Close to 80 scholarships have been awarded allowing a diverse range of health professionals and volunteers to attend the southern hemisphere’s peak palliative care conference.
The 2023 Oceanic Palliative Care Conference (23OPCC) next month in Sydney will bring together over 1000 clinicians, leaders, researchers, and carers with the view of increasing access to quality palliative care.
“We have put together a strong three-day program that complements the connection between palliative care and the current aged care, primary health, and disability reforms, while highlighting the needs and opportunities of the future,” says Camilla Rowland, Chief Executive Officer, Palliative Care Australia (PCA).
“It’s important that the ideas and innovation presented at the conference flow back to communities right around Australia and the wider Oceanic region.
“I want to thank our scholarship sponsors for making this possible – the Department of Health and Aged Care, Cancer Australia, Calvary, and NSW Department of Health.”
Over 380 scholarship applications were received, covering everything from registrations to the cost of getting to 23OPCC from places as far away as Broome, Katherine, northeast Arnhem Land, Papua New Guinea, Samoa and more.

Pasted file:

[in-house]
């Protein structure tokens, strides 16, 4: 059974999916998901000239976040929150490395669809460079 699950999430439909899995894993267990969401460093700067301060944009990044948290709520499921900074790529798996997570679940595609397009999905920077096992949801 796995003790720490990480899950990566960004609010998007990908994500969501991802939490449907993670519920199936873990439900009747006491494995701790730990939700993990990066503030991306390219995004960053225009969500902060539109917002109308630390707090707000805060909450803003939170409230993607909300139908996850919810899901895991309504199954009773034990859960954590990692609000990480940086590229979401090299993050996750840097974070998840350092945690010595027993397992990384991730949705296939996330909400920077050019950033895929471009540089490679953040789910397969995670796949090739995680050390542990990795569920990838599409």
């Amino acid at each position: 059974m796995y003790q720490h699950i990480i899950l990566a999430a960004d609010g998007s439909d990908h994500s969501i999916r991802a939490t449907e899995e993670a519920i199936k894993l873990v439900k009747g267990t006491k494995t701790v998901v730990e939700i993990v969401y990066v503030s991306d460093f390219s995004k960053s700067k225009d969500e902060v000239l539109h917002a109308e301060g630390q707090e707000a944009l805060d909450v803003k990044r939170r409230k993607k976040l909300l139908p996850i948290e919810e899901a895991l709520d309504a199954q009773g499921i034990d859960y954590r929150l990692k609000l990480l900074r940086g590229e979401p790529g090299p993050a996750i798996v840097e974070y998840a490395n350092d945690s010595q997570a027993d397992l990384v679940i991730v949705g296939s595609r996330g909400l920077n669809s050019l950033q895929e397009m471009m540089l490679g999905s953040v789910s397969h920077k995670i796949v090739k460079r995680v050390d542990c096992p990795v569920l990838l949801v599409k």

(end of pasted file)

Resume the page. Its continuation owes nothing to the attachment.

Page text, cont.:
A rigorous blind review process drew on the judgement of sector leaders, with priority given to:
- Aboriginal and Torres Strait Islander Health Workers
- People working in palliative care in aged care or primary health in Australia
- Palliative care consumers and carers
- Palliative care volunteers
- People with less than three years’ experience in palliative care who have not previously attended the Oceanic Palliative Care Conference
- People working in palliative care in rural or remote areas of Australia
- People working in palliative care from the Oceanic region
“We know that the cost of taking part is always a barrier, and our hope is that these scholarships enable important voices to be heard and experiences to be shared,” Ms Rowland says.
Those awarded scholarships include people from right across the palliative care and health sectors, including paramedics, medical students, social workers and pharmacists.
“OPCC represents a critical learning and development opportunity, and we want that to influence and grow the care people receive – wherever they are,” Ms Rowland says.